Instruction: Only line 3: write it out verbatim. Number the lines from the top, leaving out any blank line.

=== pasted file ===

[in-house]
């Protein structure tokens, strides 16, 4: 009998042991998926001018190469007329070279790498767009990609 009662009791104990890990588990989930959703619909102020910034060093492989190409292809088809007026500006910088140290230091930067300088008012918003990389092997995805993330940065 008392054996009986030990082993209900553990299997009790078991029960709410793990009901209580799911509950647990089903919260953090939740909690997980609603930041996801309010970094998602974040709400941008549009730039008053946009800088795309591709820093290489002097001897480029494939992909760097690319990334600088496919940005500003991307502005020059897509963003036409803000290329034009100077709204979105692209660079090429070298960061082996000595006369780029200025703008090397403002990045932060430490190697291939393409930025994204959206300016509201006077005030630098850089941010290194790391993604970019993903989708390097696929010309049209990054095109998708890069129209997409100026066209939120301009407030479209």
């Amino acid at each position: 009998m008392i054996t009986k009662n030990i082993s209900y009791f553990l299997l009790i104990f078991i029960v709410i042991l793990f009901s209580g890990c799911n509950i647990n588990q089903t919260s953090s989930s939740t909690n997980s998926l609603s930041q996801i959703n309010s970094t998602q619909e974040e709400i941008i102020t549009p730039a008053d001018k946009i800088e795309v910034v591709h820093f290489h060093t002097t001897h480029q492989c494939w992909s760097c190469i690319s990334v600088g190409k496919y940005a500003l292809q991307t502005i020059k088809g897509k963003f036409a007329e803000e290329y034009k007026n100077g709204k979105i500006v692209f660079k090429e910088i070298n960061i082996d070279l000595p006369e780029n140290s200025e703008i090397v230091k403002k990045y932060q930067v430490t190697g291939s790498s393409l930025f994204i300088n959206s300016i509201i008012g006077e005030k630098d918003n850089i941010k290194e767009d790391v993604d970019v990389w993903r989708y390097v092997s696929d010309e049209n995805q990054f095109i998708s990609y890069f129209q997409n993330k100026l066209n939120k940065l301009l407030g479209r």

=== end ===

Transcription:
């Amino acid at each position: 009998m008392i054996t009986k009662n030990i082993s209900y009791f553990l299997l009790i104990f078991i029960v709410i042991l793990f009901s209580g890990c799911n509950i647990n588990q089903t919260s953090s989930s939740t909690n997980s998926l609603s930041q996801i959703n309010s970094t998602q619909e974040e709400i941008i102020t549009p730039a008053d001018k946009i800088e795309v910034v591709h820093f290489h060093t002097t001897h480029q492989c494939w992909s760097c190469i690319s990334v600088g190409k496919y940005a500003l292809q991307t502005i020059k088809g897509k963003f036409a007329e803000e290329y034009k007026n100077g709204k979105i500006v692209f660079k090429e910088i070298n960061i082996d070279l000595p006369e780029n140290s200025e703008i090397v230091k403002k990045y932060q930067v430490t190697g291939s790498s393409l930025f994204i300088n959206s300016i509201i008012g006077e005030k630098d918003n850089i941010k290194e767009d790391v993604d970019v990389w993903r989708y390097v092997s696929d010309e049209n995805q990054f095109i998708s990609y890069f129209q997409n993330k100026l066209n939120k940065l301009l407030g479209r």